Martha pictured here with her portrait and the artist Hyacinthe

Raye served as the television spokesperson for Polident denture cleanser, principally during the 1970s and 1980s. Raye's final years were spent dealing with ongoing health problems. She suffered from Alzheimer's disease and had lost both legs in 1993 due to circulatory problems.On November 2, 1993, Martha Raye was awarded the Presidential Medal of Freedom, by President Bill Clinton, for her service to her country. The citation reads:

"A talented performer whose career spans the better part of a century, Martha Raye has delighted audiences and uplifted spirits around the globe. She brought her tremendous comedic and musical skills to her work in film, stage, and television, helping to shape American entertainment. the great courage, kindness, and patriotism she showed in her many tours during World War II, the Korean Conflict, and the Vietnam Conflict earned her the nickname "Colonel Maggie." The American people honor Martha Raye, a woman who has tirelessly used her gifts to benefit the lives of her fellow Americans."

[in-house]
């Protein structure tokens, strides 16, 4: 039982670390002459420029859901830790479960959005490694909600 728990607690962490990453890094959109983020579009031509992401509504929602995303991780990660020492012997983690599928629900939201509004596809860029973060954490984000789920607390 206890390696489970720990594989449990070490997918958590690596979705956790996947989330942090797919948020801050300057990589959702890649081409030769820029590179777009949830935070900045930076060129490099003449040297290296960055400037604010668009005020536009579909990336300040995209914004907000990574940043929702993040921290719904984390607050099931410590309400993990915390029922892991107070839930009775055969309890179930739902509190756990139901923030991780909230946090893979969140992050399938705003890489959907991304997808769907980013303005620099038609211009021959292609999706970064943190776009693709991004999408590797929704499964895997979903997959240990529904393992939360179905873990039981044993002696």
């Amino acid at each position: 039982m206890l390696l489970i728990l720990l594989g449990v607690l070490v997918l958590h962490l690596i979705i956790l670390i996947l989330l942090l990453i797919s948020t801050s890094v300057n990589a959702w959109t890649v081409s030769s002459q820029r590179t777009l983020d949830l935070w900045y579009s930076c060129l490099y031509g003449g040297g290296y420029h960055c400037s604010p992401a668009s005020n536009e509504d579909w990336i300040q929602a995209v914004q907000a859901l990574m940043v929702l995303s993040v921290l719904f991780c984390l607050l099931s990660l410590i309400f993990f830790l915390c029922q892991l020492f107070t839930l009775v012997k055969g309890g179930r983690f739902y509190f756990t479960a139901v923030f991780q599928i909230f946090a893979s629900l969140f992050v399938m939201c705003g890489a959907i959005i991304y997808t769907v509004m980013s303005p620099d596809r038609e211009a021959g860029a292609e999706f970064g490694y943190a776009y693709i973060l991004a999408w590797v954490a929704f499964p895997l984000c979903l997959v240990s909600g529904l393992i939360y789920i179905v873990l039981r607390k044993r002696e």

Martha died of pneumonia on October 19, 1994, after a long history of cardiovascular disease. Raye was 78 years of age, and residing in Los Angeles at the time of her death.

In much appreciation of her work with the USO during World War II and subsequent wars, special consideration was given to bury her in Arlington National Cemetery upon her death, however, at her request, she was ultimately buried with full military honors in Fort Bragg, North Carolina.

1 comment:

  1. Enjoyed reading about one of my favorite comedians.. I remember her when I lived in Westport, CT and my little sister shared the same hospital room with Melodye.. She was a lady with so much talent.